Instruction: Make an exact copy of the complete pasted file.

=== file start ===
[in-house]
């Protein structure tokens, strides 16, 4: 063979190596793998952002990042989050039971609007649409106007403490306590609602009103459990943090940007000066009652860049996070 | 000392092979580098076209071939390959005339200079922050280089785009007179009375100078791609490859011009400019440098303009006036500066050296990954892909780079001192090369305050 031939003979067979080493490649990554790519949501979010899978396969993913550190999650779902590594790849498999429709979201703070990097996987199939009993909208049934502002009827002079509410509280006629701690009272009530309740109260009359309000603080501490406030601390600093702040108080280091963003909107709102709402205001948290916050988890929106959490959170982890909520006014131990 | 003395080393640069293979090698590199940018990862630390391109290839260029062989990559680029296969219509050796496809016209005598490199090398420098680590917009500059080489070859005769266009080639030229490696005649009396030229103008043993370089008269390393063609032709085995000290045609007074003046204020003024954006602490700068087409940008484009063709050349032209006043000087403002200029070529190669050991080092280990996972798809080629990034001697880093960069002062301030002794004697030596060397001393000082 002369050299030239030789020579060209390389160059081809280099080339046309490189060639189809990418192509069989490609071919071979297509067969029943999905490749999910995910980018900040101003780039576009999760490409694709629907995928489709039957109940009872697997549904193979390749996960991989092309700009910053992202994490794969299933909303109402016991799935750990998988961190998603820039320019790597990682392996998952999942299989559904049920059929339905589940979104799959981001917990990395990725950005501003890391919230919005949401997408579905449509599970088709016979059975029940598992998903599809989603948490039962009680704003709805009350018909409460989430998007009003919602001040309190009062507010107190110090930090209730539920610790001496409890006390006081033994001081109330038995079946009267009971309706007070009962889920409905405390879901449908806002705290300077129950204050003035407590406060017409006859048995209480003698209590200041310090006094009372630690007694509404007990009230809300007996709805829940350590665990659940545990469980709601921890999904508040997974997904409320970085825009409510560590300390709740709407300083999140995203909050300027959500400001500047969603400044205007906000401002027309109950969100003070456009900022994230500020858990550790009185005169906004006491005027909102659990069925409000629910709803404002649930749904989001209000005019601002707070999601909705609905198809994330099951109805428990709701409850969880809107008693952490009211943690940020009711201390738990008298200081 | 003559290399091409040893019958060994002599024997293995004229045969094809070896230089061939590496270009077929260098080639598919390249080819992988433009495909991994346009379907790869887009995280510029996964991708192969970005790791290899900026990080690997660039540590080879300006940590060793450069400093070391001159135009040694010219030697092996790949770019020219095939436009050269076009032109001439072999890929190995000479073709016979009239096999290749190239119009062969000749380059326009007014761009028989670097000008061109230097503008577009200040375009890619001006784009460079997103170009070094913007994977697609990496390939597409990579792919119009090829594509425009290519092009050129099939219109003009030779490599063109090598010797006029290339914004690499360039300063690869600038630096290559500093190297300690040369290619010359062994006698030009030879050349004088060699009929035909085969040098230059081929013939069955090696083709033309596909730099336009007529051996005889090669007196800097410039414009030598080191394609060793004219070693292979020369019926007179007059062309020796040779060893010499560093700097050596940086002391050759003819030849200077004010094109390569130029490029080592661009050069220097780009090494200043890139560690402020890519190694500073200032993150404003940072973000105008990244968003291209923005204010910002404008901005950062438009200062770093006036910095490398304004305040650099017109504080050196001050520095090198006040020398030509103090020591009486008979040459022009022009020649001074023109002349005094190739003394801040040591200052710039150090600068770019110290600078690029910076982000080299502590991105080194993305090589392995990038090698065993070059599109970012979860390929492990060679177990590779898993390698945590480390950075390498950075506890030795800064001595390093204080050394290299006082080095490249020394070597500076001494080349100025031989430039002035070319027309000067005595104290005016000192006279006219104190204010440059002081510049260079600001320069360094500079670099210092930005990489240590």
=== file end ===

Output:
[in-house]
């Protein structure tokens, strides 16, 4: 063979190596793998952002990042989050039971609007649409106007403490306590609602009103459990943090940007000066009652860049996070 | 000392092979580098076209071939390959005339200079922050280089785009007179009375100078791609490859011009400019440098303009006036500066050296990954892909780079001192090369305050 031939003979067979080493490649990554790519949501979010899978396969993913550190999650779902590594790849498999429709979201703070990097996987199939009993909208049934502002009827002079509410509280006629701690009272009530309740109260009359309000603080501490406030601390600093702040108080280091963003909107709102709402205001948290916050988890929106959490959170982890909520006014131990 | 003395080393640069293979090698590199940018990862630390391109290839260029062989990559680029296969219509050796496809016209005598490199090398420098680590917009500059080489070859005769266009080639030229490696005649009396030229103008043993370089008269390393063609032709085995000290045609007074003046204020003024954006602490700068087409940008484009063709050349032209006043000087403002200029070529190669050991080092280990996972798809080629990034001697880093960069002062301030002794004697030596060397001393000082 002369050299030239030789020579060209390389160059081809280099080339046309490189060639189809990418192509069989490609071919071979297509067969029943999905490749999910995910980018900040101003780039576009999760490409694709629907995928489709039957109940009872697997549904193979390749996960991989092309700009910053992202994490794969299933909303109402016991799935750990998988961190998603820039320019790597990682392996998952999942299989559904049920059929339905589940979104799959981001917990990395990725950005501003890391919230919005949401997408579905449509599970088709016979059975029940598992998903599809989603948490039962009680704003709805009350018909409460989430998007009003919602001040309190009062507010107190110090930090209730539920610790001496409890006390006081033994001081109330038995079946009267009971309706007070009962889920409905405390879901449908806002705290300077129950204050003035407590406060017409006859048995209480003698209590200041310090006094009372630690007694509404007990009230809300007996709805829940350590665990659940545990469980709601921890999904508040997974997904409320970085825009409510560590300390709740709407300083999140995203909050300027959500400001500047969603400044205007906000401002027309109950969100003070456009900022994230500020858990550790009185005169906004006491005027909102659990069925409000629910709803404002649930749904989001209000005019601002707070999601909705609905198809994330099951109805428990709701409850969880809107008693952490009211943690940020009711201390738990008298200081 | 003559290399091409040893019958060994002599024997293995004229045969094809070896230089061939590496270009077929260098080639598919390249080819992988433009495909991994346009379907790869887009995280510029996964991708192969970005790791290899900026990080690997660039540590080879300006940590060793450069400093070391001159135009040694010219030697092996790949770019020219095939436009050269076009032109001439072999890929190995000479073709016979009239096999290749190239119009062969000749380059326009007014761009028989670097000008061109230097503008577009200040375009890619001006784009460079997103170009070094913007994977697609990496390939597409990579792919119009090829594509425009290519092009050129099939219109003009030779490599063109090598010797006029290339914004690499360039300063690869600038630096290559500093190297300690040369290619010359062994006698030009030879050349004088060699009929035909085969040098230059081929013939069955090696083709033309596909730099336009007529051996005889090669007196800097410039414009030598080191394609060793004219070693292979020369019926007179007059062309020796040779060893010499560093700097050596940086002391050759003819030849200077004010094109390569130029490029080592661009050069220097780009090494200043890139560690402020890519190694500073200032993150404003940072973000105008990244968003291209923005204010910002404008901005950062438009200062770093006036910095490398304004305040650099017109504080050196001050520095090198006040020398030509103090020591009486008979040459022009022009020649001074023109002349005094190739003394801040040591200052710039150090600068770019110290600078690029910076982000080299502590991105080194993305090589392995990038090698065993070059599109970012979860390929492990060679177990590779898993390698945590480390950075390498950075506890030795800064001595390093204080050394290299006082080095490249020394070597500076001494080349100025031989430039002035070319027309000067005595104290005016000192006279006219104190204010440059002081510049260079600001320069360094500079670099210092930005990489240590």